The interviews combine all the usual suspects that you would expect to see in an anti-corporate film, Michael Moore, Naomi Klein, and Noam Chomsky to name a few. What sets The Corporation out from the glut of documentary films out there at the moment is precisely its scope. They've also got thought provoking interview footage from Milton Friedman, the Nobel prize winning economist who has provided Neo-Conservatism with many of its founding principles, as well as a number of high profile former CEOs such as Mark Moody-Stuart of Dutch Royal/Shell, and Sam Gibara of Goodyear Tires.
As the dominant institution of our age, when tackling the corporation as a subject it must have been a huge task. How did the film makers choose their material? “It always had to come back to the corporation as an institution, and so that was the central thread throughout all of the selections”, explains Abbott. “Then we had a series of ideas that we wanted to present. On the one hand it was a case of finding stories that would best support those ideas, but then again there were lots of detours as well, because when you go out into the field you encounter lots of things you couldn't have anticipated. We would get interviews with people saying things that seemed very important that certainly weren't in our original vision for the film.”
One of these 'detours' turned out to be an interview with Ray Anderson, the CEO of the worlds largest commercial carpet manafacturers, who, Damascus style, was struck by the damage that he and his company, unwittingly, were doing. His interview segments in the film are interesting not least of all because they show a difference of emphasis between the film makers and Joel Bakan who has developed the ideas of the film into a book. “We didn't agree on everything”, conceeds Abbott. “We agreed on most things, but there was some disagreement on how Ray Anderson would fit into the film. I think the different treatments of Ray Anderson speaks to the differences between film and text”. Certainly hearing Anderson speak in a soft southern twang, with a smile on his face, seems to add more depth to his words, giving him the benefit of the doubt when he talks about “scaling Mt. Sustainability”. Bakan, in an interview with P.O.V magazine suggested a certain amount of skepticism about whether Anderson's goals would be achievable. In the book Anderson is a minor figure, but in the film he emerges as somewhat of a hero. Abbott, who argued strongly for the emphasis of Anderson in the film, explains “for me, he's a step above other corporate insiders who talk about social responsibility because he says 'If I can't do what I want to do sustainably then I'm going to have to stop doing it’. The fact that he is able to admit how he operated with much blindness for so many years, and to say on film that in the future people like him should be in jail, in filmic terms these are things that work very well. People do find him inspirational, and it was very important to us that the film was not only about despair.”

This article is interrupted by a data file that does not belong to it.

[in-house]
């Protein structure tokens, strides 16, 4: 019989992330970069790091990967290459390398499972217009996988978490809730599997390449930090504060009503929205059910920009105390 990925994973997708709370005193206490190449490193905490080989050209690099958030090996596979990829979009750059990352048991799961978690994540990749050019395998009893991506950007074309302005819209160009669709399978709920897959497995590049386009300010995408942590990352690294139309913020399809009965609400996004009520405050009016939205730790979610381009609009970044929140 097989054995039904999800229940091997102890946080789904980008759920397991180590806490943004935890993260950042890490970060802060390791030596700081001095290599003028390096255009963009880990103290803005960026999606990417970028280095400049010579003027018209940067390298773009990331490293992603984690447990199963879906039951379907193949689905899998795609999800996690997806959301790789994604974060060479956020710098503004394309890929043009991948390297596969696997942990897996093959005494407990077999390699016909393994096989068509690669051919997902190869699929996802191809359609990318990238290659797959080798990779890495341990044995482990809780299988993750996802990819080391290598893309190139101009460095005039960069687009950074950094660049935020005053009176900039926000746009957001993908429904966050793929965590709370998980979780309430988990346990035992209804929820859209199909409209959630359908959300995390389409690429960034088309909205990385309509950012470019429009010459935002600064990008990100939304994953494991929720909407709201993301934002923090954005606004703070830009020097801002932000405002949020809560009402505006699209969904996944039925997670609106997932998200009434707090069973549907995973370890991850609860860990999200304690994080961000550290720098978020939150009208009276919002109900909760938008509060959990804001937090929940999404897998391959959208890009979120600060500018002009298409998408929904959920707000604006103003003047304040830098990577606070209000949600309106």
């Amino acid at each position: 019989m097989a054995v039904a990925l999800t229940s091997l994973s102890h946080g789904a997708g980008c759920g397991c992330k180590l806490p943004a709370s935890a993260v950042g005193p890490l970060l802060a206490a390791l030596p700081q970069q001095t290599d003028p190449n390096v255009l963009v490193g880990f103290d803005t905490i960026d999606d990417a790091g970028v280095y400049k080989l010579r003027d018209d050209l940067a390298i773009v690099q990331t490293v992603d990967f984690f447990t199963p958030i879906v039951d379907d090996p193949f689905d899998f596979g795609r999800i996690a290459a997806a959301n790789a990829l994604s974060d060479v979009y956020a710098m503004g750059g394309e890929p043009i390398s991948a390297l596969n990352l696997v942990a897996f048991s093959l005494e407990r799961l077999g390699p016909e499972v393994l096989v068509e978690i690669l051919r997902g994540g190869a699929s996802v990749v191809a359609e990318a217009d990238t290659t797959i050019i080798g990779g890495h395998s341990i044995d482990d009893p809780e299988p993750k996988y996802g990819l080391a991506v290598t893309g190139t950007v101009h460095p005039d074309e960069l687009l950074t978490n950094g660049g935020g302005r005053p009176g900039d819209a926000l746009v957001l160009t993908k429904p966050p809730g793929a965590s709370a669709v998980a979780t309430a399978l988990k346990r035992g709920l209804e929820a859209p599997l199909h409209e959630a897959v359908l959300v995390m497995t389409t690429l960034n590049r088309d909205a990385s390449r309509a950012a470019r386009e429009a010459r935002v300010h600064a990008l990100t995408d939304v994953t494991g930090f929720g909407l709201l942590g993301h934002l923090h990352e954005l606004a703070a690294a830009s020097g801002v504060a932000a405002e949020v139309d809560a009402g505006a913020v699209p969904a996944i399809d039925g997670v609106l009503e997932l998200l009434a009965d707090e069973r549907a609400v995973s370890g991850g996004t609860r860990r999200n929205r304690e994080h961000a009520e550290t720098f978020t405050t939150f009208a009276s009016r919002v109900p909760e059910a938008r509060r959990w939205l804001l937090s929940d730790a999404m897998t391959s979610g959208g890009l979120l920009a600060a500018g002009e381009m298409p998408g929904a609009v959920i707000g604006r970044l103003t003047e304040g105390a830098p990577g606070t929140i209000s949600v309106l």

She rejects the idea though that the film is falsely optimistic. “Ultimately it ends on a somewhat hopeful note, but not a naively hopeful note. That hope I don't believe is disengenous. There are so many people and organisations working tirelessly to reclaim our democracy and to stop corporations and governing bodies”. The upbeat note was also driven by the fact that this is unapolagetically an activist film. It demands a viewer's response, and hopefully action. “Our promotional material for the film, for example, the first line of it is 'a call to action'. If you want to inspire film to create change then obviously you can't just heap despair on their shoulders and expect them to walk out of the theatres and do anything !”[laughs].